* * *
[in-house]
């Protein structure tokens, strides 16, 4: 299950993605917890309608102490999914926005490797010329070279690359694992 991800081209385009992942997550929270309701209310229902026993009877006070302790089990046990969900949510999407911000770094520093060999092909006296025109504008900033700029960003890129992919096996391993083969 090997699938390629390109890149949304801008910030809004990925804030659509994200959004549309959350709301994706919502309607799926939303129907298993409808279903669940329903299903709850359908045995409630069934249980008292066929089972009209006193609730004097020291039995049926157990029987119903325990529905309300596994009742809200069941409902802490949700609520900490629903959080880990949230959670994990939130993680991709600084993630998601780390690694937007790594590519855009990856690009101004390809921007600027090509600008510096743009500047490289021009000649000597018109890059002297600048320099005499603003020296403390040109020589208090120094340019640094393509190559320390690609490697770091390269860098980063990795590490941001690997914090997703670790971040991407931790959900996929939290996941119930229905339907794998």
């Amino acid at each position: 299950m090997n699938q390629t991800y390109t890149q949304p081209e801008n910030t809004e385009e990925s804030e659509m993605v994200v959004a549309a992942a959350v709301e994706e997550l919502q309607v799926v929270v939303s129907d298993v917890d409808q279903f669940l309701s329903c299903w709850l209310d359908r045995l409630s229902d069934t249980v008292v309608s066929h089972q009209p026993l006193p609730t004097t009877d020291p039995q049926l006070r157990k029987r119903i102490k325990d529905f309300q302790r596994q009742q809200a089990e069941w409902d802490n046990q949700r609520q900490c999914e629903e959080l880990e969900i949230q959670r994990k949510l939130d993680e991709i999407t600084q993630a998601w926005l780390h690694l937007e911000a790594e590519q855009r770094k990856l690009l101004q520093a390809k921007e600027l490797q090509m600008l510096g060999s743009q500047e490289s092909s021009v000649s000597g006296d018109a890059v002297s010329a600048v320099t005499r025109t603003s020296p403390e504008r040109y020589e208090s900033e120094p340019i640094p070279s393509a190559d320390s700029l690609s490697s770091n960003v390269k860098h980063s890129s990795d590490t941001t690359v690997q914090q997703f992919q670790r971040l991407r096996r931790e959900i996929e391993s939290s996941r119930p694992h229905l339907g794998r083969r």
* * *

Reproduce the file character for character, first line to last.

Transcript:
[in-house]
């Protein structure tokens, strides 16, 4: 299950993605917890309608102490999914926005490797010329070279690359694992 991800081209385009992942997550929270309701209310229902026993009877006070302790089990046990969900949510999407911000770094520093060999092909006296025109504008900033700029960003890129992919096996391993083969 090997699938390629390109890149949304801008910030809004990925804030659509994200959004549309959350709301994706919502309607799926939303129907298993409808279903669940329903299903709850359908045995409630069934249980008292066929089972009209006193609730004097020291039995049926157990029987119903325990529905309300596994009742809200069941409902802490949700609520900490629903959080880990949230959670994990939130993680991709600084993630998601780390690694937007790594590519855009990856690009101004390809921007600027090509600008510096743009500047490289021009000649000597018109890059002297600048320099005499603003020296403390040109020589208090120094340019640094393509190559320390690609490697770091390269860098980063990795590490941001690997914090997703670790971040991407931790959900996929939290996941119930229905339907794998």
């Amino acid at each position: 299950m090997n699938q390629t991800y390109t890149q949304p081209e801008n910030t809004e385009e990925s804030e659509m993605v994200v959004a549309a992942a959350v709301e994706e997550l919502q309607v799926v929270v939303s129907d298993v917890d409808q279903f669940l309701s329903c299903w709850l209310d359908r045995l409630s229902d069934t249980v008292v309608s066929h089972q009209p026993l006193p609730t004097t009877d020291p039995q049926l006070r157990k029987r119903i102490k325990d529905f309300q302790r596994q009742q809200a089990e069941w409902d802490n046990q949700r609520q900490c999914e629903e959080l880990e969900i949230q959670r994990k949510l939130d993680e991709i999407t600084q993630a998601w926005l780390h690694l937007e911000a790594e590519q855009r770094k990856l690009l101004q520093a390809k921007e600027l490797q090509m600008l510096g060999s743009q500047e490289s092909s021009v000649s000597g006296d018109a890059v002297s010329a600048v320099t005499r025109t603003s020296p403390e504008r040109y020589e208090s900033e120094p340019i640094p070279s393509a190559d320390s700029l690609s490697s770091n960003v390269k860098h980063s890129s990795d590490t941001t690359v690997q914090q997703f992919q670790r971040l991407r096996r931790e959900i996929e391993s939290s996941r119930p694992h229905l339907g794998r083969r």